Illegal sign self-help

As noted yesterday, there is a provision in Virginia law that allows citizens to force the courts to act against perpetrators of public nuisances when their local county prosecutor is, just for example, a corrupt partisan hack.

Loudoun County commonwealth’s attorney Jim Plowman has made clear not only that he has no intention of enforcing the law against illegal advertising signs posted on the public rights of way, but has now taken the truly outrageous step of bringing criminal charges against a Purcellville couple who did nothing more than their civic duty of picking up this trash from the roadside. Plowman had them arrested and charged with trespassing and misdemeanor larceny. The latter is a charge usually applied to shoplifters. Both charges carry a prison sentence of up to 12 months and a fine of $2,500. Quite a punishment for removing trash from the roadway, especially when the accused couple state—and there is no reason to disbelieve them—that they were on public property all the time.

The legal concept of nuisance is a very old one in common law and there is a vast amount of case law on the subject of what is or is not a nuisance. But luckily for those of us who are fed up with sleazy real estate developers and other businesses fouling our county with their cheesy signs, Virginia statute explicitly defines posting such illegal signs as a public nuisance. (“Advertisements placed within the limits of the highway are hereby declared a public and private nuisance” is the exact wording of this clause.) You can read the full text of the Virginia illegal-sign law here: §33.1-373. Advertising on rocks, poles, etc., within limits of highway; civil penalty.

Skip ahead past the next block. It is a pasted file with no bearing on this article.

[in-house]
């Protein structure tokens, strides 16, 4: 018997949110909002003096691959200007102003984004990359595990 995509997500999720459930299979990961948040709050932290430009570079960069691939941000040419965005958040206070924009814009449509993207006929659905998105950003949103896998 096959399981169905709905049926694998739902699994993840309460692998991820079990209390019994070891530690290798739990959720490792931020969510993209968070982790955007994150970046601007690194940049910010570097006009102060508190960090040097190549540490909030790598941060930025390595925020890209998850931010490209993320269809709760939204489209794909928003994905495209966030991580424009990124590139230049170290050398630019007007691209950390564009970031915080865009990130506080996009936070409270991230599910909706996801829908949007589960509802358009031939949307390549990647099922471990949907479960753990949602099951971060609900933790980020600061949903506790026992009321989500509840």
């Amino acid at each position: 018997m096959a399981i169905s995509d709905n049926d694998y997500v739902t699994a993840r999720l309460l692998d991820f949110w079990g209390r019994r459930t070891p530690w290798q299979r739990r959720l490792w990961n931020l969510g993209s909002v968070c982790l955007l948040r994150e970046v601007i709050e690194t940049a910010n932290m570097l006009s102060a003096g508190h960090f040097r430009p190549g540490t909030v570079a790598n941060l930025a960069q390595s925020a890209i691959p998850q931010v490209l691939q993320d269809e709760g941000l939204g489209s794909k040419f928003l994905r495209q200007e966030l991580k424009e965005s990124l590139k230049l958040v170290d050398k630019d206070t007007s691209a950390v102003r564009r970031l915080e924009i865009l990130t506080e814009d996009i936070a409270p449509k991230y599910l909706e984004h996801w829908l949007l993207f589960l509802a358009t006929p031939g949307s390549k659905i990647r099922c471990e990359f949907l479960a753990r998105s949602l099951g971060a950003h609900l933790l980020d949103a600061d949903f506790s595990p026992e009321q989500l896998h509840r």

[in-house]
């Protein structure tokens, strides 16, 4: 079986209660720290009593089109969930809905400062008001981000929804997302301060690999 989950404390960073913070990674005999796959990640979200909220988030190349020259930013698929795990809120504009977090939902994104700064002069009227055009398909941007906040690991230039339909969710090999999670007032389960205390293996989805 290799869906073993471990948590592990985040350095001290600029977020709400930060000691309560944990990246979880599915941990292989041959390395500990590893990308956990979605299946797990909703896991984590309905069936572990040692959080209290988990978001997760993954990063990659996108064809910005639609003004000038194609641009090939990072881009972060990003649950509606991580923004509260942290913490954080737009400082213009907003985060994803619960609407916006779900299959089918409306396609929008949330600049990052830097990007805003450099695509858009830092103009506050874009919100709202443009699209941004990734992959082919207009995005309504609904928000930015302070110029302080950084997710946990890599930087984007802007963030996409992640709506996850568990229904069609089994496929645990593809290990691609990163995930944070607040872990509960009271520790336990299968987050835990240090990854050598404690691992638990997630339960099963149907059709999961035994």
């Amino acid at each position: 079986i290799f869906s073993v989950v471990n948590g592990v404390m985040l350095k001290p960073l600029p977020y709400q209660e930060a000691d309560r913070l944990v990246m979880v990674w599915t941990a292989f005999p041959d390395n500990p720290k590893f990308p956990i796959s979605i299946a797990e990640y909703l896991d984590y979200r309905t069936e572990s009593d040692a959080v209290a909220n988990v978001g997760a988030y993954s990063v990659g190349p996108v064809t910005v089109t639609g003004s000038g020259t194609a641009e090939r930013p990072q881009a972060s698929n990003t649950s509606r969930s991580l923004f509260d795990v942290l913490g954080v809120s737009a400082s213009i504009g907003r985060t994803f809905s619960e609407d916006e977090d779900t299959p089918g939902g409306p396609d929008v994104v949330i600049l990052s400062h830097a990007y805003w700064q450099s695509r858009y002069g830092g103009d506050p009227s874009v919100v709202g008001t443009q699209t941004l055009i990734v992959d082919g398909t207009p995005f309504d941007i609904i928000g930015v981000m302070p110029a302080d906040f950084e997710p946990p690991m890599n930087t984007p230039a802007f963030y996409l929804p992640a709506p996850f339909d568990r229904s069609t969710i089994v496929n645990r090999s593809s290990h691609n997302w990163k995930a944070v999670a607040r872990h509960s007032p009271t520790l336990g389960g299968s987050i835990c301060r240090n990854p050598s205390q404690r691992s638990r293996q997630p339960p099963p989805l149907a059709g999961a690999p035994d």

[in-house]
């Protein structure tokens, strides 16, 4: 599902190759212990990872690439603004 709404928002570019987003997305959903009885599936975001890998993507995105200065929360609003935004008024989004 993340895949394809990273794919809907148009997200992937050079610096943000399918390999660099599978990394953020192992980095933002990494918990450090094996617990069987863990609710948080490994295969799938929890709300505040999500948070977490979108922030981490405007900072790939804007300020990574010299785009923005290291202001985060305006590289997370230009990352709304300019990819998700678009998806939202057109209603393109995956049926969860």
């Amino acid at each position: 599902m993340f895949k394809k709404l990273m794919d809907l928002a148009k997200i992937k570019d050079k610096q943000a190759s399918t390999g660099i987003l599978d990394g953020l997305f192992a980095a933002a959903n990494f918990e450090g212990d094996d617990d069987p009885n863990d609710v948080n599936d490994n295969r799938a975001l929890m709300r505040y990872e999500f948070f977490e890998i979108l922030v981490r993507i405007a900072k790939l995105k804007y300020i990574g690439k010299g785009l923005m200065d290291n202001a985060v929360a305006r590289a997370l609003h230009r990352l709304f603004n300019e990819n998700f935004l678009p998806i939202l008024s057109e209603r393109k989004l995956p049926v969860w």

Virginia law also provides a mechanism whereby if  five citizens  petition the circuit court setting forth the existence of a public nuisance, the court is required to summon a special grand jury to investigate their complaint. The perpetrators of the nuisance are liable to a fine of up to $25,000 and can be subject to a court order forbidding them to continue their illegal actions. You can read this law here: § 48-1. Investigation of complaint by special grand jury.

The sign statue, by the way, also defines illegal signs as a private nuisance, which means an individual landowner could sue the perpetrators directly in his own civil action.

But it would seem that petitioning the court for a special grand jury is the way to go. The law could not be clearer that these sleazeballs who are polluting our county with their trashy signs are violating the law and are—by the explicit language of the statute—committing a public nuisance, rendering them liable to this process for a special grand jury. (Along with Toll Brothers, Beazer Homes, and other regular offenders, I hope we’ll include in the complaint Mr. Magic Kayhan of Purcellville, the businessman who filed the charges against the Purcellville couple who picked up his crappy signs for his bottom-feeding businesses, which provide such high class entertainment as “cage fighting.”)

With our elected officials now openly siding with the law breakers, to the extent of persecuting citizens who try to do something about this abuse of the law, it’s time to act.

In the meanwhile, anyone who picks up an illegal sign might want to have a camera with them to document its location on public property so when Plowman’s “business-friendly” gestapo pay you a visit, you can show them the proof that you were not “trespassing” or committing “larceny.”

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